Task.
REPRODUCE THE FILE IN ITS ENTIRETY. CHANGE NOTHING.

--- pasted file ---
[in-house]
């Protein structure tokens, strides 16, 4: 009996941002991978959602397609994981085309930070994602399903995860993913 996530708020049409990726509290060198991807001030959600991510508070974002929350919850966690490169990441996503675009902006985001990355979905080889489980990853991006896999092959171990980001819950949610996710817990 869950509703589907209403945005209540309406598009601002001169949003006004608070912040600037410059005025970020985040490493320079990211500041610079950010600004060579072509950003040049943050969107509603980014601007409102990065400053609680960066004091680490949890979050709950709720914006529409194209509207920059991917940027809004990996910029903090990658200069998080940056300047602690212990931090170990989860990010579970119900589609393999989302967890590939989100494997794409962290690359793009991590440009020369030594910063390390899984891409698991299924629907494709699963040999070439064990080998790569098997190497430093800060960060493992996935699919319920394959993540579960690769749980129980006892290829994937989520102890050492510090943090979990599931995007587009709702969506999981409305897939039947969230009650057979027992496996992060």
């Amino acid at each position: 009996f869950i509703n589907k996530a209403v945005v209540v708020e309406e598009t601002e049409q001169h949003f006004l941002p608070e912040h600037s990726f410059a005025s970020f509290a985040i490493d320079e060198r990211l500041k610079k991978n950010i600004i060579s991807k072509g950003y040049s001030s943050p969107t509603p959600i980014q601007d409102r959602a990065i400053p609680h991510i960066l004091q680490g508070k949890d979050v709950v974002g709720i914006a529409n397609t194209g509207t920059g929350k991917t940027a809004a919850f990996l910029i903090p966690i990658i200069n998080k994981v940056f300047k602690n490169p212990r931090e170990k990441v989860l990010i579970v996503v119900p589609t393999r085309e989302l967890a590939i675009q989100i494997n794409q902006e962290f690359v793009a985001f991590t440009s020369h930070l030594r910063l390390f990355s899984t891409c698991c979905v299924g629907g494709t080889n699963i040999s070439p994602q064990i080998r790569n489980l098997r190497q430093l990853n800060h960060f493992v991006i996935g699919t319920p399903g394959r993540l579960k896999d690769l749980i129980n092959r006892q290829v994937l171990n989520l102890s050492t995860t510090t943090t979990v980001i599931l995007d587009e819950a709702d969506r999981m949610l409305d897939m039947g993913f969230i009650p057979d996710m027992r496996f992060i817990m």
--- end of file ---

[in-house]
């Protein structure tokens, strides 16, 4: 009996941002991978959602397609994981085309930070994602399903995860993913 996530708020049409990726509290060198991807001030959600991510508070974002929350919850966690490169990441996503675009902006985001990355979905080889489980990853991006896999092959171990980001819950949610996710817990 869950509703589907209403945005209540309406598009601002001169949003006004608070912040600037410059005025970020985040490493320079990211500041610079950010600004060579072509950003040049943050969107509603980014601007409102990065400053609680960066004091680490949890979050709950709720914006529409194209509207920059991917940027809004990996910029903090990658200069998080940056300047602690212990931090170990989860990010579970119900589609393999989302967890590939989100494997794409962290690359793009991590440009020369030594910063390390899984891409698991299924629907494709699963040999070439064990080998790569098997190497430093800060960060493992996935699919319920394959993540579960690769749980129980006892290829994937989520102890050492510090943090979990599931995007587009709702969506999981409305897939039947969230009650057979027992496996992060």
């Amino acid at each position: 009996f869950i509703n589907k996530a209403v945005v209540v708020e309406e598009t601002e049409q001169h949003f006004l941002p608070e912040h600037s990726f410059a005025s970020f509290a985040i490493d320079e060198r990211l500041k610079k991978n950010i600004i060579s991807k072509g950003y040049s001030s943050p969107t509603p959600i980014q601007d409102r959602a990065i400053p609680h991510i960066l004091q680490g508070k949890d979050v709950v974002g709720i914006a529409n397609t194209g509207t920059g929350k991917t940027a809004a919850f990996l910029i903090p966690i990658i200069n998080k994981v940056f300047k602690n490169p212990r931090e170990k990441v989860l990010i579970v996503v119900p589609t393999r085309e989302l967890a590939i675009q989100i494997n794409q902006e962290f690359v793009a985001f991590t440009s020369h930070l030594r910063l390390f990355s899984t891409c698991c979905v299924g629907g494709t080889n699963i040999s070439p994602q064990i080998r790569n489980l098997r190497q430093l990853n800060h960060f493992v991006i996935g699919t319920p399903g394959r993540l579960k896999d690769l749980i129980n092959r006892q290829v994937l171990n989520l102890s050492t995860t510090t943090t979990v980001i599931l995007d587009e819950a709702d969506r999981m949610l409305d897939m039947g993913f969230i009650p057979d996710m027992r496996f992060i817990m």